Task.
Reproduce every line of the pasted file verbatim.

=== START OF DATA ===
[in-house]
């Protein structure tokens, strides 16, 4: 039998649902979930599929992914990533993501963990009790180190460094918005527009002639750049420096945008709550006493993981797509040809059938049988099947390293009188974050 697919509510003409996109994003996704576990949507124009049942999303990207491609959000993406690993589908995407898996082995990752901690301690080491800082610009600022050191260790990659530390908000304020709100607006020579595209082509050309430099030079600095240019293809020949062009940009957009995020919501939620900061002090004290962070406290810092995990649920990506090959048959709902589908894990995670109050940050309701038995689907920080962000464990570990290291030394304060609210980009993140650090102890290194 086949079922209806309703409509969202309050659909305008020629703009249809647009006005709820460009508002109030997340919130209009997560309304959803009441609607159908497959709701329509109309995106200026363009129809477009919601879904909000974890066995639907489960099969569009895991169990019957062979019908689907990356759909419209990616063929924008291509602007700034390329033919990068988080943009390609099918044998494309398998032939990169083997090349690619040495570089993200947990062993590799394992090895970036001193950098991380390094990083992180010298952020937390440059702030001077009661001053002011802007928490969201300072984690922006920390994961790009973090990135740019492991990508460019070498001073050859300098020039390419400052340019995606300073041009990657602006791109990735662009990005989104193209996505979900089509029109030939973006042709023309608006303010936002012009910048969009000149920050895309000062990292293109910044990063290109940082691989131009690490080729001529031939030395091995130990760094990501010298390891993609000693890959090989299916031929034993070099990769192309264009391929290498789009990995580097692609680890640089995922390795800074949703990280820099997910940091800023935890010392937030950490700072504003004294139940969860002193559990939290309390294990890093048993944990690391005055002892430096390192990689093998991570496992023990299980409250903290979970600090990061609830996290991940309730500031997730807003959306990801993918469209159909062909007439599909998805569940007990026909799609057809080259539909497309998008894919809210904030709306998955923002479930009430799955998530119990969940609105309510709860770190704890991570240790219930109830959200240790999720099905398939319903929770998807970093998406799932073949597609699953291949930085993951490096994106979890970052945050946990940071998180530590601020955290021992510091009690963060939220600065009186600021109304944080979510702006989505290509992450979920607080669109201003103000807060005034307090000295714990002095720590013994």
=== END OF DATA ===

[in-house]
């Protein structure tokens, strides 16, 4: 039998649902979930599929992914990533993501963990009790180190460094918005527009002639750049420096945008709550006493993981797509040809059938049988099947390293009188974050 697919509510003409996109994003996704576990949507124009049942999303990207491609959000993406690993589908995407898996082995990752901690301690080491800082610009600022050191260790990659530390908000304020709100607006020579595209082509050309430099030079600095240019293809020949062009940009957009995020919501939620900061002090004290962070406290810092995990649920990506090959048959709902589908894990995670109050940050309701038995689907920080962000464990570990290291030394304060609210980009993140650090102890290194 086949079922209806309703409509969202309050659909305008020629703009249809647009006005709820460009508002109030997340919130209009997560309304959803009441609607159908497959709701329509109309995106200026363009129809477009919601879904909000974890066995639907489960099969569009895991169990019957062979019908689907990356759909419209990616063929924008291509602007700034390329033919990068988080943009390609099918044998494309398998032939990169083997090349690619040495570089993200947990062993590799394992090895970036001193950098991380390094990083992180010298952020937390440059702030001077009661001053002011802007928490969201300072984690922006920390994961790009973090990135740019492991990508460019070498001073050859300098020039390419400052340019995606300073041009990657602006791109990735662009990005989104193209996505979900089509029109030939973006042709023309608006303010936002012009910048969009000149920050895309000062990292293109910044990063290109940082691989131009690490080729001529031939030395091995130990760094990501010298390891993609000693890959090989299916031929034993070099990769192309264009391929290498789009990995580097692609680890640089995922390795800074949703990280820099997910940091800023935890010392937030950490700072504003004294139940969860002193559990939290309390294990890093048993944990690391005055002892430096390192990689093998991570496992023990299980409250903290979970600090990061609830996290991940309730500031997730807003959306990801993918469209159909062909007439599909998805569940007990026909799609057809080259539909497309998008894919809210904030709306998955923002479930009430799955998530119990969940609105309510709860770190704890991570240790219930109830959200240790999720099905398939319903929770998807970093998406799932073949597609699953291949930085993951490096994106979890970052945050946990940071998180530590601020955290021992510091009690963060939220600065009186600021109304944080979510702006989505290509992450979920607080669109201003103000807060005034307090000295714990002095720590013994």